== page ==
Without systemic reform to this archaic system of teacher compensation and tenure that defies the basic law of supply and demand, real education reform is impossible.

  2. Larry, I have written extensively about the Markham experience (see links below). And of course you are right that the unions are exclusively to blame here. It is important in these debate to consider what it is that policy can address and what needs to be addressed at the school level. On the policy side, changes can be made at any level (federal, state, local contract) to protect schools like Markham from devastating staffing layoffs. Ideally, these issues would be handled at the local level, and negotiated in a reasonable manner in the collective bargaining agreement. But, absent local action, state or federal action is necessary. Similarly the reform models being pushed from DC are mainly about forcing a shake up at these schools to force change on largely dysfunctional systems. But, any of these changes are just the first step.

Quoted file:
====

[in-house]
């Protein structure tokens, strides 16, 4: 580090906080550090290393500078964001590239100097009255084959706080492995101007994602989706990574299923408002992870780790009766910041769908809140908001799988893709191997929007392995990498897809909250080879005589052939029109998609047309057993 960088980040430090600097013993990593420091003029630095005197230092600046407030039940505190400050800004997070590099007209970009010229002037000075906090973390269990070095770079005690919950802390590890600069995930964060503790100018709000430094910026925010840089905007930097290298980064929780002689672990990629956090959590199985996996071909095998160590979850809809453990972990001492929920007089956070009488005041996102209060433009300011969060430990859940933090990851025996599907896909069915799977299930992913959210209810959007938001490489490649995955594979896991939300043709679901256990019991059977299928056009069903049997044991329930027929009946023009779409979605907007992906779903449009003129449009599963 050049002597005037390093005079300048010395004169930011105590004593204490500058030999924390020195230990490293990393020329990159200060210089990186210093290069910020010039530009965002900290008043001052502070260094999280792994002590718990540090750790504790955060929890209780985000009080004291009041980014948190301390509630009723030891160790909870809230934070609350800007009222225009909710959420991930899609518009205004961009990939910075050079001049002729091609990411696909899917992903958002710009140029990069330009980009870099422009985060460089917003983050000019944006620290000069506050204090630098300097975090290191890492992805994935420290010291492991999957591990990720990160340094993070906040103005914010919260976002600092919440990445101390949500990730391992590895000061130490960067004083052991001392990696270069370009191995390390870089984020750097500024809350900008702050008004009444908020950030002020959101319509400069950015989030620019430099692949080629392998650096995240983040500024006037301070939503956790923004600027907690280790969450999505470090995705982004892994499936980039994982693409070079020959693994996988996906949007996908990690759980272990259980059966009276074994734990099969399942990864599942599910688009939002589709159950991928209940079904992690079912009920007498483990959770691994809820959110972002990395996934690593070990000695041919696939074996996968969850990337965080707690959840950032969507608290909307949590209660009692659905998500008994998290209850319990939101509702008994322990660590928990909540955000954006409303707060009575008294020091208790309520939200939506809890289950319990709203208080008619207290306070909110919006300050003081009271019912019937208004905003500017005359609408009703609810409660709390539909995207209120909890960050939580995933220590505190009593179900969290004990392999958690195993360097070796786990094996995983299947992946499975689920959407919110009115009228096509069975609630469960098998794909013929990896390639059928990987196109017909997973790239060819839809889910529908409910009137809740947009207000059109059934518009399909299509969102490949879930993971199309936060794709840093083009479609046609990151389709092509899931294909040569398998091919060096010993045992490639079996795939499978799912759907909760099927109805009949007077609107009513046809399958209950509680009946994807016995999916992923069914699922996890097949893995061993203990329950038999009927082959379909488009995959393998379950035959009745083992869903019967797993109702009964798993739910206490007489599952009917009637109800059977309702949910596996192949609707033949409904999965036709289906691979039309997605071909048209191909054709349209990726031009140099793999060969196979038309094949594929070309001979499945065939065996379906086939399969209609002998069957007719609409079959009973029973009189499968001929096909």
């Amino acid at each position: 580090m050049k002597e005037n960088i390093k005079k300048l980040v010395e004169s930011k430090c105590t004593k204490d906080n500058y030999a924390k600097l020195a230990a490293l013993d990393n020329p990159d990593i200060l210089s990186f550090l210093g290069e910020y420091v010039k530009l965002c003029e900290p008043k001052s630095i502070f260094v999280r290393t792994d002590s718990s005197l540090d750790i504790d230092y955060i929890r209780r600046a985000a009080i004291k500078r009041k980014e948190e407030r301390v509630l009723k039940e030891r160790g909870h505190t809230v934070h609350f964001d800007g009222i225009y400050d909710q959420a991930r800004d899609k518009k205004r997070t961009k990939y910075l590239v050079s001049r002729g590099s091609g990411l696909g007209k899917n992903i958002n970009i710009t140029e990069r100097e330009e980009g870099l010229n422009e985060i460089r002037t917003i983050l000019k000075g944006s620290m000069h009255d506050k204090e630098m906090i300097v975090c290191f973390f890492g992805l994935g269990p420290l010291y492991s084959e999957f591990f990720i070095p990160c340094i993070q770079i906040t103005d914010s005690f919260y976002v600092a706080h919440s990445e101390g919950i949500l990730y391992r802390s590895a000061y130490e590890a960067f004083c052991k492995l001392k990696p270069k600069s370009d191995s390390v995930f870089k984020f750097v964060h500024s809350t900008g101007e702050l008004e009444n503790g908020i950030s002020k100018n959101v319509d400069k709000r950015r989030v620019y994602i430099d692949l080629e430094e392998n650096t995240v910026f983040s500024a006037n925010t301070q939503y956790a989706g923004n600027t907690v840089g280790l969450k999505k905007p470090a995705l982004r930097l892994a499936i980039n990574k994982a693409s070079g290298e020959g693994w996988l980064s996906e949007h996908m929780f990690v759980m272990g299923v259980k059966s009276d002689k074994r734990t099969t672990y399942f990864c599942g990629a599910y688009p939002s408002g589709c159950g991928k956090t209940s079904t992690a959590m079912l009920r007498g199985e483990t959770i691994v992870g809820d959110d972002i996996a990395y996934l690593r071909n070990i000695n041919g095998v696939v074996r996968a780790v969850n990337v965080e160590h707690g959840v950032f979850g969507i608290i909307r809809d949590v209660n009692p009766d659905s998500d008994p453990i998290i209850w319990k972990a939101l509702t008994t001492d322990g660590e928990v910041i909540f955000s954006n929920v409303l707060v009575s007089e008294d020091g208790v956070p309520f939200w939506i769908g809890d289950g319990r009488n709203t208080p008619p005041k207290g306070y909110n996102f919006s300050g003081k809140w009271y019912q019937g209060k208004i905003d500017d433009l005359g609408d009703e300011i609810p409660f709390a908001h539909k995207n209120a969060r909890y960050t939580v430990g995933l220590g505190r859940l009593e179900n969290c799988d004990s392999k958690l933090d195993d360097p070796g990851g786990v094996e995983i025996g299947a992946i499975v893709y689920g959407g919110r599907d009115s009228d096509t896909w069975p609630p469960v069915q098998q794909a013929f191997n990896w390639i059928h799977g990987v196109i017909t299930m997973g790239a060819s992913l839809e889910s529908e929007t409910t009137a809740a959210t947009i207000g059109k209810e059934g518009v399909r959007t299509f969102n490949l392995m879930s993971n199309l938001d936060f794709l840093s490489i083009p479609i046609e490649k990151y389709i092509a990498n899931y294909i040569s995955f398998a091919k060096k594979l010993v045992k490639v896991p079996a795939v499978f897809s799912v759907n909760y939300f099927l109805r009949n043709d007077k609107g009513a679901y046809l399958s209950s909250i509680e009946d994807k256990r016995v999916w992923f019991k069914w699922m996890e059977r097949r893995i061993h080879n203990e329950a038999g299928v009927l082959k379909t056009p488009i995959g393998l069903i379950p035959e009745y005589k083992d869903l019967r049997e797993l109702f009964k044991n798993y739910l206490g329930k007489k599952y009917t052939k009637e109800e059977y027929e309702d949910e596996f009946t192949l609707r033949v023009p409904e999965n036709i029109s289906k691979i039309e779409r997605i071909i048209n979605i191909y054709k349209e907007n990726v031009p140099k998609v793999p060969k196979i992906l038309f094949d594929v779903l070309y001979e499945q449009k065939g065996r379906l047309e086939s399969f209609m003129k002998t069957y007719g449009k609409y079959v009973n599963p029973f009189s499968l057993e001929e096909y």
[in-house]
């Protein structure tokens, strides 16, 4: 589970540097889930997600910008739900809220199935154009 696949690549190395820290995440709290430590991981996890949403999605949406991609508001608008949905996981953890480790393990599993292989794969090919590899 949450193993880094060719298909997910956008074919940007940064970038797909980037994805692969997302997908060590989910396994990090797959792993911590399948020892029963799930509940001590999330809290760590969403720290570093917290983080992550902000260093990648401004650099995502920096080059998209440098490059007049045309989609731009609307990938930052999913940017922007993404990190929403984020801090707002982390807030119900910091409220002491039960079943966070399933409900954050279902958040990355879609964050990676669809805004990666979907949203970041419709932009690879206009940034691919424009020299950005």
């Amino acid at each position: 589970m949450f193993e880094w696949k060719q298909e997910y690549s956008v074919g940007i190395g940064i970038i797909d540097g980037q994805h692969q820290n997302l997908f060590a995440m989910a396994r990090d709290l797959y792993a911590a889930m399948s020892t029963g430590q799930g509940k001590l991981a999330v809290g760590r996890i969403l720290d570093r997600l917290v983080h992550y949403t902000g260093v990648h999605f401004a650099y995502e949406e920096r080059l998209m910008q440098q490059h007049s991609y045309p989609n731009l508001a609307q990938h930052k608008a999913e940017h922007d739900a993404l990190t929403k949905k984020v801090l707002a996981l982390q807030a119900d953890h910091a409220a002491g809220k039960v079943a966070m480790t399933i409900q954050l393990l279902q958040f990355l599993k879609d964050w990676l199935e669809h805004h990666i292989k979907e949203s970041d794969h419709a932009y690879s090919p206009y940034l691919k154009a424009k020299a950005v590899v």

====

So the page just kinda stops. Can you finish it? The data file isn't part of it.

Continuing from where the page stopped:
Almost all of the hard work of a school turnaround process needs to be done locally. Little in the current policy debate around School Improvement grants – transformations, restarts, turnaround, closure – have anything to do with changing instruction and instructional practices. And, unless instruction and expectations change, there is no way a school can get better. These are all issues that you can’t solve with policy solution very well. This is the role of school leaders and teachers to do the hard work of school turnarounds.


  3. Ben